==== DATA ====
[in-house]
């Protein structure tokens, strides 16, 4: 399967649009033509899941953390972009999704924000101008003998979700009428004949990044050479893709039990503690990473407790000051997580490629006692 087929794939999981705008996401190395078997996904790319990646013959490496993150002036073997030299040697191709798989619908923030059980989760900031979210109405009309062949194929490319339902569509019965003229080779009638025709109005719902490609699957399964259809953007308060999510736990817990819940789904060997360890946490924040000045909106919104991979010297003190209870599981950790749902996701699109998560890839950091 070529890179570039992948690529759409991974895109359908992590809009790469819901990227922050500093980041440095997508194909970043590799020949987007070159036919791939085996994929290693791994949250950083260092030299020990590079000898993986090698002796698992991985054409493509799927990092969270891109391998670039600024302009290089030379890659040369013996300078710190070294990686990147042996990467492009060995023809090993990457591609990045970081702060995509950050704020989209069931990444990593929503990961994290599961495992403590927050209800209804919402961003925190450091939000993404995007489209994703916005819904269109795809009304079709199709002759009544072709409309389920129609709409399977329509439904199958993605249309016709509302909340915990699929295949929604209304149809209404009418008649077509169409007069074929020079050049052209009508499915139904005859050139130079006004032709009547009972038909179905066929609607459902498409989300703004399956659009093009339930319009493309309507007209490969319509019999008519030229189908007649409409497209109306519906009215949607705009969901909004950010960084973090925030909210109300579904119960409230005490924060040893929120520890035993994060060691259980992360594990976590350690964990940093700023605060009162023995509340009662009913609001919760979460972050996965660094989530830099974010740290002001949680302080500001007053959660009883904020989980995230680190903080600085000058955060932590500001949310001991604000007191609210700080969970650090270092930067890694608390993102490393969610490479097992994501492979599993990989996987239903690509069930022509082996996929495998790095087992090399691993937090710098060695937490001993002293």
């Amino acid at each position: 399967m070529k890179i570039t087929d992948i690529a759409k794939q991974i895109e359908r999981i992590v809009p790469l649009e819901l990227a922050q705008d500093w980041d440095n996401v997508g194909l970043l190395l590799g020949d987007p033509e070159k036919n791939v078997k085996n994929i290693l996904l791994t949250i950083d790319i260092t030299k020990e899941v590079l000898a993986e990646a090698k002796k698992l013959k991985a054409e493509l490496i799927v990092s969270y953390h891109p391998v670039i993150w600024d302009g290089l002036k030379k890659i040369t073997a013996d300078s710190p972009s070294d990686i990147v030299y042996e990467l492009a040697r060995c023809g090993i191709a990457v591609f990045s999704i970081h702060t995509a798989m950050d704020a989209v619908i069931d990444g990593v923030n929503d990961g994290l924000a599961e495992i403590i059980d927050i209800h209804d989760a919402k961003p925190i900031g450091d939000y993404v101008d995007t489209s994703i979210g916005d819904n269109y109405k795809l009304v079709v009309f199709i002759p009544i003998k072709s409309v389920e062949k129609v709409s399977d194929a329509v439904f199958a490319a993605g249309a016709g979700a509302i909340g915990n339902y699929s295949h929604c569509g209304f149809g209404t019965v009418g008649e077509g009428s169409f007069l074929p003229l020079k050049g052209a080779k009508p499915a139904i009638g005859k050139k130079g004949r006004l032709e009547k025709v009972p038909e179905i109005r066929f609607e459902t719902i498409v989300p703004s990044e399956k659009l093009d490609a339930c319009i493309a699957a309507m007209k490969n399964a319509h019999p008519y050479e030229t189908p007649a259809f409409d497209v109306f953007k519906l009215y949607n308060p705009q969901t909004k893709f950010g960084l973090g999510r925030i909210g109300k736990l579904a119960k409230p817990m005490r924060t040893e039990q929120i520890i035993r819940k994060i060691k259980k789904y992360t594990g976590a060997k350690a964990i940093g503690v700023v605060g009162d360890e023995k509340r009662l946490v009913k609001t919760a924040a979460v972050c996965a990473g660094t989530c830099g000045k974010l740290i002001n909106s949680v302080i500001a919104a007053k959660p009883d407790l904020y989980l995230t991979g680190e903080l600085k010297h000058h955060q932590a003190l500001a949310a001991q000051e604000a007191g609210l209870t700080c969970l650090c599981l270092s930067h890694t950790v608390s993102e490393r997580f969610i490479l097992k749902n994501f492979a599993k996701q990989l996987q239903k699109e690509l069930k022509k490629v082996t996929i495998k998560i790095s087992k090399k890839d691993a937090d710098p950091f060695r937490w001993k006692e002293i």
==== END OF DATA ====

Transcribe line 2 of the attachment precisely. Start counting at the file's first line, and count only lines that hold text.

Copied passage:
């Protein structure tokens, strides 16, 4: 399967649009033509899941953390972009999704924000101008003998979700009428004949990044050479893709039990503690990473407790000051997580490629006692 087929794939999981705008996401190395078997996904790319990646013959490496993150002036073997030299040697191709798989619908923030059980989760900031979210109405009309062949194929490319339902569509019965003229080779009638025709109005719902490609699957399964259809953007308060999510736990817990819940789904060997360890946490924040000045909106919104991979010297003190209870599981950790749902996701699109998560890839950091 070529890179570039992948690529759409991974895109359908992590809009790469819901990227922050500093980041440095997508194909970043590799020949987007070159036919791939085996994929290693791994949250950083260092030299020990590079000898993986090698002796698992991985054409493509799927990092969270891109391998670039600024302009290089030379890659040369013996300078710190070294990686990147042996990467492009060995023809090993990457591609990045970081702060995509950050704020989209069931990444990593929503990961994290599961495992403590927050209800209804919402961003925190450091939000993404995007489209994703916005819904269109795809009304079709199709002759009544072709409309389920129609709409399977329509439904199958993605249309016709509302909340915990699929295949929604209304149809209404009418008649077509169409007069074929020079050049052209009508499915139904005859050139130079006004032709009547009972038909179905066929609607459902498409989300703004399956659009093009339930319009493309309507007209490969319509019999008519030229189908007649409409497209109306519906009215949607705009969901909004950010960084973090925030909210109300579904119960409230005490924060040893929120520890035993994060060691259980992360594990976590350690964990940093700023605060009162023995509340009662009913609001919760979460972050996965660094989530830099974010740290002001949680302080500001007053959660009883904020989980995230680190903080600085000058955060932590500001949310001991604000007191609210700080969970650090270092930067890694608390993102490393969610490479097992994501492979599993990989996987239903690509069930022509082996996929495998790095087992090399691993937090710098060695937490001993002293």